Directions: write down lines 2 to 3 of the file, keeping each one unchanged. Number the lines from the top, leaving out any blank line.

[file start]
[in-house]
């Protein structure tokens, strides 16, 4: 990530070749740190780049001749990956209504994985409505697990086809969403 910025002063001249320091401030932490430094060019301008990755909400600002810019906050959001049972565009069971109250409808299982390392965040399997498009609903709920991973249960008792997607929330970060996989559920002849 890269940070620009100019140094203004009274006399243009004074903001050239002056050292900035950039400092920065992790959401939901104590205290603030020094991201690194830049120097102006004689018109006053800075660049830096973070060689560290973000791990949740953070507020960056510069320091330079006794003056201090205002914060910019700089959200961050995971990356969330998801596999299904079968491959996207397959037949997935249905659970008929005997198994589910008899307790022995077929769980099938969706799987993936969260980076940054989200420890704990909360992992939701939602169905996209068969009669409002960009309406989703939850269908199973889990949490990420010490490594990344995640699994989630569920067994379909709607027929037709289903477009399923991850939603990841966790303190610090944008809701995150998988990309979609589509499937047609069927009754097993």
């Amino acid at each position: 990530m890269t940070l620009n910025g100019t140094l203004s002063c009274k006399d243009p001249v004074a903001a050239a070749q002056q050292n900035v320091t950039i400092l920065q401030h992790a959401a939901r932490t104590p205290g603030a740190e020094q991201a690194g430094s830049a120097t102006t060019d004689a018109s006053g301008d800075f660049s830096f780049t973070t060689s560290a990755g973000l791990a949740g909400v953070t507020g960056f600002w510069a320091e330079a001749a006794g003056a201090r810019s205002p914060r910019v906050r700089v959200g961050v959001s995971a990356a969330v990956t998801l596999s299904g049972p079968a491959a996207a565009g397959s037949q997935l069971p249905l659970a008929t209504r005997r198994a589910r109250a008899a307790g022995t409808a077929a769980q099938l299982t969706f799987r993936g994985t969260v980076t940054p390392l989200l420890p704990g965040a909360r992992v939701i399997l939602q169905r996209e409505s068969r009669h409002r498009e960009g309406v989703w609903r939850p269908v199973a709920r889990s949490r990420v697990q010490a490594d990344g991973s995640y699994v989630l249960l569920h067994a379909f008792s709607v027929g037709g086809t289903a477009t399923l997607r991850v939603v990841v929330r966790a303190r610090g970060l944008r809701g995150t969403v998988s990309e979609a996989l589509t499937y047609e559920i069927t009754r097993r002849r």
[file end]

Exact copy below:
């Protein structure tokens, strides 16, 4: 990530070749740190780049001749990956209504994985409505697990086809969403 910025002063001249320091401030932490430094060019301008990755909400600002810019906050959001049972565009069971109250409808299982390392965040399997498009609903709920991973249960008792997607929330970060996989559920002849 890269940070620009100019140094203004009274006399243009004074903001050239002056050292900035950039400092920065992790959401939901104590205290603030020094991201690194830049120097102006004689018109006053800075660049830096973070060689560290973000791990949740953070507020960056510069320091330079006794003056201090205002914060910019700089959200961050995971990356969330998801596999299904079968491959996207397959037949997935249905659970008929005997198994589910008899307790022995077929769980099938969706799987993936969260980076940054989200420890704990909360992992939701939602169905996209068969009669409002960009309406989703939850269908199973889990949490990420010490490594990344995640699994989630569920067994379909709607027929037709289903477009399923991850939603990841966790303190610090944008809701995150998988990309979609589509499937047609069927009754097993």
């Amino acid at each position: 990530m890269t940070l620009n910025g100019t140094l203004s002063c009274k006399d243009p001249v004074a903001a050239a070749q002056q050292n900035v320091t950039i400092l920065q401030h992790a959401a939901r932490t104590p205290g603030a740190e020094q991201a690194g430094s830049a120097t102006t060019d004689a018109s006053g301008d800075f660049s830096f780049t973070t060689s560290a990755g973000l791990a949740g909400v953070t507020g960056f600002w510069a320091e330079a001749a006794g003056a201090r810019s205002p914060r910019v906050r700089v959200g961050v959001s995971a990356a969330v990956t998801l596999s299904g049972p079968a491959a996207a565009g397959s037949q997935l069971p249905l659970a008929t209504r005997r198994a589910r109250a008899a307790g022995t409808a077929a769980q099938l299982t969706f799987r993936g994985t969260v980076t940054p390392l989200l420890p704990g965040a909360r992992v939701i399997l939602q169905r996209e409505s068969r009669h409002r498009e960009g309406v989703w609903r939850p269908v199973a709920r889990s949490r990420v697990q010490a490594d990344g991973s995640y699994v989630l249960l569920h067994a379909f008792s709607v027929g037709g086809t289903a477009t399923l997607r991850v939603v990841v929330r966790a303190r610090g970060l944008r809701g995150t969403v998988s990309e979609a996989l589509t499937y047609e559920i069927t009754r097993r002849r």